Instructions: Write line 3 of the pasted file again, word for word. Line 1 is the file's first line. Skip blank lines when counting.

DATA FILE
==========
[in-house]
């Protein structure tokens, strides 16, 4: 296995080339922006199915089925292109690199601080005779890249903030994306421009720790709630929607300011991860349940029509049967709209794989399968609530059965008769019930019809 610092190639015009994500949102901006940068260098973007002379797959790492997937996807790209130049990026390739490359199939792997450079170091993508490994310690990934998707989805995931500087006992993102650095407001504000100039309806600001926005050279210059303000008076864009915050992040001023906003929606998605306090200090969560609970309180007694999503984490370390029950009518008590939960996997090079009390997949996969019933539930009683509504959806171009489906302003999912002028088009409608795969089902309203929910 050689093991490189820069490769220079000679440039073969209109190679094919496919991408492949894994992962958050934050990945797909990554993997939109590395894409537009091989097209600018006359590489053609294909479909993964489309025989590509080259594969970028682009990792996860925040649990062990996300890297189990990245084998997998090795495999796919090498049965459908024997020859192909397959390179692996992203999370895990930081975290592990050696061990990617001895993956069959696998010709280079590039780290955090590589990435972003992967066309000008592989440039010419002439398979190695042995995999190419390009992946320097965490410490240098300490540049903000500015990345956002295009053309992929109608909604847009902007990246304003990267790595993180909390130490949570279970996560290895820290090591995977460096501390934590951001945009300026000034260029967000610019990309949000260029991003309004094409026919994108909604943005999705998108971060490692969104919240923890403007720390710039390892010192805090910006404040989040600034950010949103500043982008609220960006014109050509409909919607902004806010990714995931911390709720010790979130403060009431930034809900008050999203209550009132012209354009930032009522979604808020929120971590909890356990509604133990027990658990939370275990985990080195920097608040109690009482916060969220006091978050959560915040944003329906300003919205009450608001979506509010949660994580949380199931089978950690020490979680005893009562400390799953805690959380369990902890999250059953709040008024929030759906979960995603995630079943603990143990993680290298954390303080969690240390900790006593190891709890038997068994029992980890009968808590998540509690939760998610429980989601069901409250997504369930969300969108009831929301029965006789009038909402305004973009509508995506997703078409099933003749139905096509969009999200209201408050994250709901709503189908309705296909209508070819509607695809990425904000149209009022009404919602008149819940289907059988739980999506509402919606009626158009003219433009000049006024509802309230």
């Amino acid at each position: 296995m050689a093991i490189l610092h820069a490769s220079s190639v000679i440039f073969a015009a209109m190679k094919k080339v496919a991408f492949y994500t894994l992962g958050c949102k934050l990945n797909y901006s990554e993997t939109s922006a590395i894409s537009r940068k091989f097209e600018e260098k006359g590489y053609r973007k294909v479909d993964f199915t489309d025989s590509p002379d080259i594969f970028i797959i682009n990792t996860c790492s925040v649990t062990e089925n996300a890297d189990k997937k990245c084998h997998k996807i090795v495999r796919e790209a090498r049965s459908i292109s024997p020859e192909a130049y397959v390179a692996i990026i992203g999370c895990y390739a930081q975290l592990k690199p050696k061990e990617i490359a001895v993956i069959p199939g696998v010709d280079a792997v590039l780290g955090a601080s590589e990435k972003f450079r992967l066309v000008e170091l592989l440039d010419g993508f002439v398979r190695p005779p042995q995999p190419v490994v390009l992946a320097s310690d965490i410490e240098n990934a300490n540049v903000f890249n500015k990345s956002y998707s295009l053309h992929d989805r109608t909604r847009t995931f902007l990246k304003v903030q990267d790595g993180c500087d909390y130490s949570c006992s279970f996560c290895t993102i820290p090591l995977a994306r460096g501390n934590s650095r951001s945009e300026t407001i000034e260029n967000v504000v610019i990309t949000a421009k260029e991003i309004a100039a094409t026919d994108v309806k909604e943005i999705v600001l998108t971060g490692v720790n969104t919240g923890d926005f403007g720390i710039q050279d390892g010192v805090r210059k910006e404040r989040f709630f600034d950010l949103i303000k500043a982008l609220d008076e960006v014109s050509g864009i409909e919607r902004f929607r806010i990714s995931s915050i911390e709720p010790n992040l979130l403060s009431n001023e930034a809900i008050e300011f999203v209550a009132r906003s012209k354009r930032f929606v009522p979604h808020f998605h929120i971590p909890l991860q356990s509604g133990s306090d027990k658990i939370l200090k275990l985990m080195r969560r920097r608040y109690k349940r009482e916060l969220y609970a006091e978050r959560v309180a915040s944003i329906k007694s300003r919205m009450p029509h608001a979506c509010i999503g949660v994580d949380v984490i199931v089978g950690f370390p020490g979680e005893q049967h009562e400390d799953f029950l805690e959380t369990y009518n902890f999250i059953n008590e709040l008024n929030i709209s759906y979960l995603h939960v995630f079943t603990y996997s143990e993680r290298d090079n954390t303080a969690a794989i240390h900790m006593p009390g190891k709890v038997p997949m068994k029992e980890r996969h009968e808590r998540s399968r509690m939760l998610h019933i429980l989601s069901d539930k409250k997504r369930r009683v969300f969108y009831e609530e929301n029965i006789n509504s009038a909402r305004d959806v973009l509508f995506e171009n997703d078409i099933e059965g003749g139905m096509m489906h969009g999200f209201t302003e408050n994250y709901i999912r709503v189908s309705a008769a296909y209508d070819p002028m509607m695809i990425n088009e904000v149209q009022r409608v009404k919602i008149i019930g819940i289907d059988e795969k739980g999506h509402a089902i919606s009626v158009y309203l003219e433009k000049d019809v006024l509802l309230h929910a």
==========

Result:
């Amino acid at each position: 296995m050689a093991i490189l610092h820069a490769s220079s190639v000679i440039f073969a015009a209109m190679k094919k080339v496919a991408f492949y994500t894994l992962g958050c949102k934050l990945n797909y901006s990554e993997t939109s922006a590395i894409s537009r940068k091989f097209e600018e260098k006359g590489y053609r973007k294909v479909d993964f199915t489309d025989s590509p002379d080259i594969f970028i797959i682009n990792t996860c790492s925040v649990t062990e089925n996300a890297d189990k997937k990245c084998h997998k996807i090795v495999r796919e790209a090498r049965s459908i292109s024997p020859e192909a130049y397959v390179a692996i990026i992203g999370c895990y390739a930081q975290l592990k690199p050696k061990e990617i490359a001895v993956i069959p199939g696998v010709d280079a792997v590039l780290g955090a601080s590589e990435k972003f450079r992967l066309v000008e170091l592989l440039d010419g993508f002439v398979r190695p005779p042995q995999p190419v490994v390009l992946a320097s310690d965490i410490e240098n990934a300490n540049v903000f890249n500015k990345s956002y998707s295009l053309h992929d989805r109608t909604r847009t995931f902007l990246k304003v903030q990267d790595g993180c500087d909390y130490s949570c006992s279970f996560c290895t993102i820290p090591l995977a994306r460096g501390n934590s650095r951001s945009e300026t407001i000034e260029n967000v504000v610019i990309t949000a421009k260029e991003i309004a100039a094409t026919d994108v309806k909604e943005i999705v600001l998108t971060g490692v720790n969104t919240g923890d926005f403007g720390i710039q050279d390892g010192v805090r210059k910006e404040r989040f709630f600034d950010l949103i303000k500043a982008l609220d008076e960006v014109s050509g864009i409909e919607r902004f929607r806010i990714s995931s915050i911390e709720p010790n992040l979130l403060s009431n001023e930034a809900i008050e300011f999203v209550a009132r906003s012209k354009r930032f929606v009522p979604h808020f998605h929120i971590p909890l991860q356990s509604g133990s306090d027990k658990i939370l200090k275990l985990m080195r969560r920097r608040y109690k349940r009482e916060l969220y609970a006091e978050r959560v309180a915040s944003i329906k007694s300003r919205m009450p029509h608001a979506c509010i999503g949660v994580d949380v984490i199931v089978g950690f370390p020490g979680e005893q049967h009562e400390d799953f029950l805690e959380t369990y009518n902890f999250i059953n008590e709040l008024n929030i709209s759906y979960l995603h939960v995630f079943t603990y996997s143990e993680r290298d090079n954390t303080a969690a794989i240390h900790m006593p009390g190891k709890v038997p997949m068994k029992e980890r996969h009968e808590r998540s399968r509690m939760l998610h019933i429980l989601s069901d539930k409250k997504r369930r009683v969300f969108y009831e609530e929301n029965i006789n509504s009038a909402r305004d959806v973009l509508f995506e171009n997703d078409i099933e059965g003749g139905m096509m489906h969009g999200f209201t302003e408050n994250y709901i999912r709503v189908s309705a008769a296909y209508d070819p002028m509607m695809i990425n088009e904000v149209q009022r409608v009404k919602i008149i019930g819940i289907d059988e795969k739980g999506h509402a089902i919606s009626v158009y309203l003219e433009k000049d019809v006024l509802l309230h929910a």